Galtney v. Wood, 26780

CourtUnited States State Supreme Court of Mississippi
Writing for the CourtMCGOWEN, J.
Citation149 Miss. 56,115 So. 117
PartiesGALTNEY et al. v. WOOD. [*]
Decision Date02 January 1928
Docket Number26780

115 So. 117

149 Miss. 56

GALTNEY et al.
WOOD. [*]

No. 26780

Supreme Court of Mississippi

January 2, 1928

Division A

1. DAMAGES. Five thousand dollars for serious and possibly permanent personal injuries in automobile collision held not excessive.

Verdict for five thousand dollars for various personal injuries from an automobile collision, broken arm, fractured ribs, injured hip, and general bruising of body with resultant pain and suffering, and the physician unable to say six months after the accident whether injury is permanent, held not subject to be disturbed as grossly excessive.

2. DAMAGES. Submission of punitive damages held authorized by evidence of defendant's automobile approaching street intersection at speed of forty miles per hour.

Evidence in action for injury from collision of automobiles at intersection of streets, that defendant when approaching the intersection was driving at a speed of forty miles per hour, held to warrant submission of the matter of punitive damages.

3. APPEAL AND ERROR. General objection to answer held insufficient to allow review on ground of incompetency of unresponsive part of answer.

Where in personal injury case, after the court had ruled that it was incompetent to show that defendant carried insurance, and objection to question to plaintiff's husband, "Did he (defendant) make any statement about making out your account and giving it to him?" that that was an offer to compromise, was overruled, said witness answered that defendant told him to go ahead and take care of plaintiff and present the bill to the insurance company, mere general motion to exclude the answer was insufficient objection to allow review to the extent of the irresponsive and incompetent part of the answer of the denial of the motion.

4. HUSBAND AND WIFE. It is duty of husband to furnish wife necessities, notwithstanding her emancipation from disability.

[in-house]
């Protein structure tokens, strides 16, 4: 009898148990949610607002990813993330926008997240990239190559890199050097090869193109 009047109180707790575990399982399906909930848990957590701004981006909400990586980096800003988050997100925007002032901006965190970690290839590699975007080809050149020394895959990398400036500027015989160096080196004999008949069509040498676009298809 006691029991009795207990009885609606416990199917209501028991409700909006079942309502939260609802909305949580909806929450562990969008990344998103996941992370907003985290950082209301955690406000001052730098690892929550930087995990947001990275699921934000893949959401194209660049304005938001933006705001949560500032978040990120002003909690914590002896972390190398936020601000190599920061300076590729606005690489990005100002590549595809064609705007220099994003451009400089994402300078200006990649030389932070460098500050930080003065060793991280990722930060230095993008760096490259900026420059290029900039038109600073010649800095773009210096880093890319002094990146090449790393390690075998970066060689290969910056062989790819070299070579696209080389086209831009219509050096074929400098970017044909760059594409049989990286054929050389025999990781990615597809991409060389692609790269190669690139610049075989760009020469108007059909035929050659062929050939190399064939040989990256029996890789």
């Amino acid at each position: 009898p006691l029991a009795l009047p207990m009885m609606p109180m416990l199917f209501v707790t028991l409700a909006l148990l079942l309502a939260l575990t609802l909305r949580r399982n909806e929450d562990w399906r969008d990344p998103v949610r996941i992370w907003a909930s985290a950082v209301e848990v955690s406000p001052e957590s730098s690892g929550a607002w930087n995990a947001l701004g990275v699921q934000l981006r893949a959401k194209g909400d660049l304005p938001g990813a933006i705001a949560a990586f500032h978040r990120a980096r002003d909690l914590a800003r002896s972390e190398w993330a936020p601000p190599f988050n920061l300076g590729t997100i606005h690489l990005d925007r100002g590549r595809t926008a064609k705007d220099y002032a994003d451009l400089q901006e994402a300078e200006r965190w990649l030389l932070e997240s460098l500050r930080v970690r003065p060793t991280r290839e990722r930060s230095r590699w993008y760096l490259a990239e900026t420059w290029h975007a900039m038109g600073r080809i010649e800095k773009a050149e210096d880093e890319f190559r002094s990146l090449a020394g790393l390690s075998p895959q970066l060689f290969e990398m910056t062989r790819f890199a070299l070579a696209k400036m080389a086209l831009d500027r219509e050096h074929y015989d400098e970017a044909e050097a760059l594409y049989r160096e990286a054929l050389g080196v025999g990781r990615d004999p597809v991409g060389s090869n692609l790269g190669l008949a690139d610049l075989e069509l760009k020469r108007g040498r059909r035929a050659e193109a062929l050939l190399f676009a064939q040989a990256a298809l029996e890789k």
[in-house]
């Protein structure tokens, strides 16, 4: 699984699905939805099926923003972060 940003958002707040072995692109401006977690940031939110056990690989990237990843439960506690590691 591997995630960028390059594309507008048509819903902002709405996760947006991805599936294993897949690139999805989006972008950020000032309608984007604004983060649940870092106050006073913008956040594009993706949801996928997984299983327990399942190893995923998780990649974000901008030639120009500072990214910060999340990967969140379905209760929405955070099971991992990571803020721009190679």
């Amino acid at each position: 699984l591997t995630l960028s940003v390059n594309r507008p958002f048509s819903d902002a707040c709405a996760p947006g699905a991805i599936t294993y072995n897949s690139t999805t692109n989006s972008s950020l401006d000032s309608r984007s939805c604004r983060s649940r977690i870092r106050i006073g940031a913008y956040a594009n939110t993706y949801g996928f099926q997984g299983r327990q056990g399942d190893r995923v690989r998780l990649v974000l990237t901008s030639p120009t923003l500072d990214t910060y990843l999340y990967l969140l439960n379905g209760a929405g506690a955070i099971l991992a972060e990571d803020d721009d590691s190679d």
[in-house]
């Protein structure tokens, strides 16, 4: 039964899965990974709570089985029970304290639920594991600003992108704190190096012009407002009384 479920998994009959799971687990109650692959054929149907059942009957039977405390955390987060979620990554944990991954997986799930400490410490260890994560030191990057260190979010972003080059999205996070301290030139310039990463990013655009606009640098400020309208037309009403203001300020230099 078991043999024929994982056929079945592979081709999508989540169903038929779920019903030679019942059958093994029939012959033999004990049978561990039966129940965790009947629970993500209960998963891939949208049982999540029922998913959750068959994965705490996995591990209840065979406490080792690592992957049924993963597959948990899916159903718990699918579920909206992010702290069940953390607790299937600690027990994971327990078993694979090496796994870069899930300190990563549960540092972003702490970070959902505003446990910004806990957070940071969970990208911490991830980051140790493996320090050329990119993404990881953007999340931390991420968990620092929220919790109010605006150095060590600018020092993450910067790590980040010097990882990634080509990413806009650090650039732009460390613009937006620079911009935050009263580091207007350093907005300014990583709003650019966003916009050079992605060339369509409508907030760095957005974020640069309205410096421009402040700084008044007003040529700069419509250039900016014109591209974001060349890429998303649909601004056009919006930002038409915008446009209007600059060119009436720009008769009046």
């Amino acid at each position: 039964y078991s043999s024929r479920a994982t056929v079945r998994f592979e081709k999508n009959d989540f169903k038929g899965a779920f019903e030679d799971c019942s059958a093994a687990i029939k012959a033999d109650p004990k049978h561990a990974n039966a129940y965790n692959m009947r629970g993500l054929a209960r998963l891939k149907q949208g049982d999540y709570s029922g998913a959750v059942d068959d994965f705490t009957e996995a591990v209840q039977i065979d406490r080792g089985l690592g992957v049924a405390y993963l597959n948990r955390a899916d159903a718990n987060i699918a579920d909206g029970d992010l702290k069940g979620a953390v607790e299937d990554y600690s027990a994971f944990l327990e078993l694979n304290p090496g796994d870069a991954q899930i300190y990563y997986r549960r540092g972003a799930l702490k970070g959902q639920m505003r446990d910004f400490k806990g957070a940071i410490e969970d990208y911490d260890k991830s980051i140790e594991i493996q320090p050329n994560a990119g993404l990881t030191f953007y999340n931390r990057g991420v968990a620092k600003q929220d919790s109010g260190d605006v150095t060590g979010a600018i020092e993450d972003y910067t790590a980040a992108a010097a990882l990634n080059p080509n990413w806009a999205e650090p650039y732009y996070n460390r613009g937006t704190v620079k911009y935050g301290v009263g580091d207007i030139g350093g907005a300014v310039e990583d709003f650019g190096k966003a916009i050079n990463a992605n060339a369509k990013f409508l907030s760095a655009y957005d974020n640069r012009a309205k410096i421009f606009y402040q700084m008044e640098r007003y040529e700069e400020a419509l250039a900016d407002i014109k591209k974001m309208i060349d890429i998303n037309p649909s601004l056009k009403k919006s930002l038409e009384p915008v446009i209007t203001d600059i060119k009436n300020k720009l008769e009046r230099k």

Notwithstanding the emancipation of married women from the disability of coverture, the common-law rule of the duty of the husband to furnish her necessaries still obtains.

[149 Miss. 57]

5. HUSBAND AND WIFE. Wife cannot, as part of damages for personal injury, recover for necessary medical bills, unless shown to have been paid or constracted to be paid from her separate estate.

A married woman cannot, as part of her damages for personal injuries, recover for necessary bills for doctor, medicine, and hospital for which the husband is primarily liable, unless she shows that they have been paid, or contracted to be paid, out of her separate estate, and so not where she not only fails to make any showing in that respect, but prevents defendant from ascertaining which of the two, plaintiff or her husband, was bound.

HON. C. P. LONG, Judge.

APPEAL from circuit court of Alcorn county. HON. C. P. LONG, Judge.

Action by Mrs. Eva Wood against D. G. Galtney and another. Judgment for plaintiff, and defendants appeal. Affirmed on condition of remittitur.

Case affirmed.

Conn & Conn, for appellants.

That the husband is primarily bound for the necessaries of his wife was announced by this court, in Dunbar v. Meyer & Co., 43 Miss. 679, in no uncertain terms. This doctrine has been consistently followed by this court and we have not been able to find anything in our law since this case was decided that has changed or modified in any way the doctrine therein announced. This court declared in the case of CanDiver v. Buckley, 1 So. 633, that the removal of the disabilities of coverture did not modify or change this rule. That the husband is liable for the reasonable necessities of the wife, including necessary medical attention, is the rule wherever the common law is in force, except where modified by statute. See [149 Miss. 58] 30 C. J. 516 et seq., and cases cited in the notes; Bushnell v. Bushnell, 44 A. L. R. 785.

Deliberately and over the objection of defendants, with the full sanction of the court, it was shown to the jury that the defendant carried insurance against such accidents, without its having any bearing whatever upon any issue in the case, then before the court. Was this harmful error? See Herrin, Lambert Co. v. John Patrick Daly, 80 Miss. 340; Yazoo City v. Loggin, 145 Miss. 793, 110 So. 833; Wilkins v. Schwartz, 132 S.E. 887; Sawyer v. J. M. Arnold Shoe Co., 90 Me. 369, 38 A. 333; Ross v. Willamette Valley Transfer Co., 248 P. 1088; Wells v. Morrison, 256 P. 641; Ronan v. J. G. Turnbull Co., 131 A. 788; Arizona Cotton Oil Co. v. Thompson, 245 P. 673.